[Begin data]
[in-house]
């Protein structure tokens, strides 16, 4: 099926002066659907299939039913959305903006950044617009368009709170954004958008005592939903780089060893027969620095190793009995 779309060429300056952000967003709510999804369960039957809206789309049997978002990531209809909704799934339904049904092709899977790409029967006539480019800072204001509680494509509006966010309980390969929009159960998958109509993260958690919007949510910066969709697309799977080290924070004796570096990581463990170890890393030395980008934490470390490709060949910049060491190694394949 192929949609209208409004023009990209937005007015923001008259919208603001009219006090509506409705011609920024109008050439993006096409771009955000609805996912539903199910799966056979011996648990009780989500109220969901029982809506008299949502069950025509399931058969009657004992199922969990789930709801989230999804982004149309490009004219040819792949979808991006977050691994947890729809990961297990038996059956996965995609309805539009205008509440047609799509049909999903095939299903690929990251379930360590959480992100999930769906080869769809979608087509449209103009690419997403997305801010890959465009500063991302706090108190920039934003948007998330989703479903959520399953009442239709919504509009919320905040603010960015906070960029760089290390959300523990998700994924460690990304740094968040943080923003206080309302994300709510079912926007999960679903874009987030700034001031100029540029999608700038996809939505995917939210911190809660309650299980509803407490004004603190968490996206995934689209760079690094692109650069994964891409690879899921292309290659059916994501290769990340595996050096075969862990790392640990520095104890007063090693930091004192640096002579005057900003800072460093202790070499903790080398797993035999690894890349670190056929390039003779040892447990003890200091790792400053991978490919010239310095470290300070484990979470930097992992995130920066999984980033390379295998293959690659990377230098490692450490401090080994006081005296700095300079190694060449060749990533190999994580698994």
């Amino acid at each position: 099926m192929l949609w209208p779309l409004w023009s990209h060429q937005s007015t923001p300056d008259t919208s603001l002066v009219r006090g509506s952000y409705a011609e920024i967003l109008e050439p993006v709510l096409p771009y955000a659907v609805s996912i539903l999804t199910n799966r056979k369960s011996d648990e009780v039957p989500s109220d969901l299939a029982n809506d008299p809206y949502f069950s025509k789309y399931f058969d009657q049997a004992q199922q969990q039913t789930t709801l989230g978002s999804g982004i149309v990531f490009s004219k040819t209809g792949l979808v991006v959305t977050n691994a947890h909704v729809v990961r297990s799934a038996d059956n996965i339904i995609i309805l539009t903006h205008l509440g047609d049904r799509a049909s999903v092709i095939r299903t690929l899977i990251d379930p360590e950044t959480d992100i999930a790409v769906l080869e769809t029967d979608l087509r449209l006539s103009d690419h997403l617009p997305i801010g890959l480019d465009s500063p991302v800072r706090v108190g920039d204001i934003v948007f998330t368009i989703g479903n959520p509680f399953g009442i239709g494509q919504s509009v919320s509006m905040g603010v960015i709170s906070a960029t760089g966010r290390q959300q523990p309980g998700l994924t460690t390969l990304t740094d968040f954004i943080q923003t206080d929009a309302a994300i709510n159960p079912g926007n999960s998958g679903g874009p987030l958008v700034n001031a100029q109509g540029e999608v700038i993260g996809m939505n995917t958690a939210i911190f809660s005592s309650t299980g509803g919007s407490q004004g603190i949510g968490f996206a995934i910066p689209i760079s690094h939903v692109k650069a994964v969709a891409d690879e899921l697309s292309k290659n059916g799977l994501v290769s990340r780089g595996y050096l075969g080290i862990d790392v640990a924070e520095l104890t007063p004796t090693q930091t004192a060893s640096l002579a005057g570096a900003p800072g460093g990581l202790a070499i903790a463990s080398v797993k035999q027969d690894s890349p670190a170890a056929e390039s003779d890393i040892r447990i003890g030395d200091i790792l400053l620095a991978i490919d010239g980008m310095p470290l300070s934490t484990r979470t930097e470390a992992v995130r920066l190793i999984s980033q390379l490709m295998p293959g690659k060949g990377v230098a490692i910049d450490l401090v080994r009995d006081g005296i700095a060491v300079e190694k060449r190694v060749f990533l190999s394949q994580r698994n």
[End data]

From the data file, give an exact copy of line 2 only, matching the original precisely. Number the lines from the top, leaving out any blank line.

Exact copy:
């Protein structure tokens, strides 16, 4: 099926002066659907299939039913959305903006950044617009368009709170954004958008005592939903780089060893027969620095190793009995 779309060429300056952000967003709510999804369960039957809206789309049997978002990531209809909704799934339904049904092709899977790409029967006539480019800072204001509680494509509006966010309980390969929009159960998958109509993260958690919007949510910066969709697309799977080290924070004796570096990581463990170890890393030395980008934490470390490709060949910049060491190694394949 192929949609209208409004023009990209937005007015923001008259919208603001009219006090509506409705011609920024109008050439993006096409771009955000609805996912539903199910799966056979011996648990009780989500109220969901029982809506008299949502069950025509399931058969009657004992199922969990789930709801989230999804982004149309490009004219040819792949979808991006977050691994947890729809990961297990038996059956996965995609309805539009205008509440047609799509049909999903095939299903690929990251379930360590959480992100999930769906080869769809979608087509449209103009690419997403997305801010890959465009500063991302706090108190920039934003948007998330989703479903959520399953009442239709919504509009919320905040603010960015906070960029760089290390959300523990998700994924460690990304740094968040943080923003206080309302994300709510079912926007999960679903874009987030700034001031100029540029999608700038996809939505995917939210911190809660309650299980509803407490004004603190968490996206995934689209760079690094692109650069994964891409690879899921292309290659059916994501290769990340595996050096075969862990790392640990520095104890007063090693930091004192640096002579005057900003800072460093202790070499903790080398797993035999690894890349670190056929390039003779040892447990003890200091790792400053991978490919010239310095470290300070484990979470930097992992995130920066999984980033390379295998293959690659990377230098490692450490401090080994006081005296700095300079190694060449060749990533190999994580698994």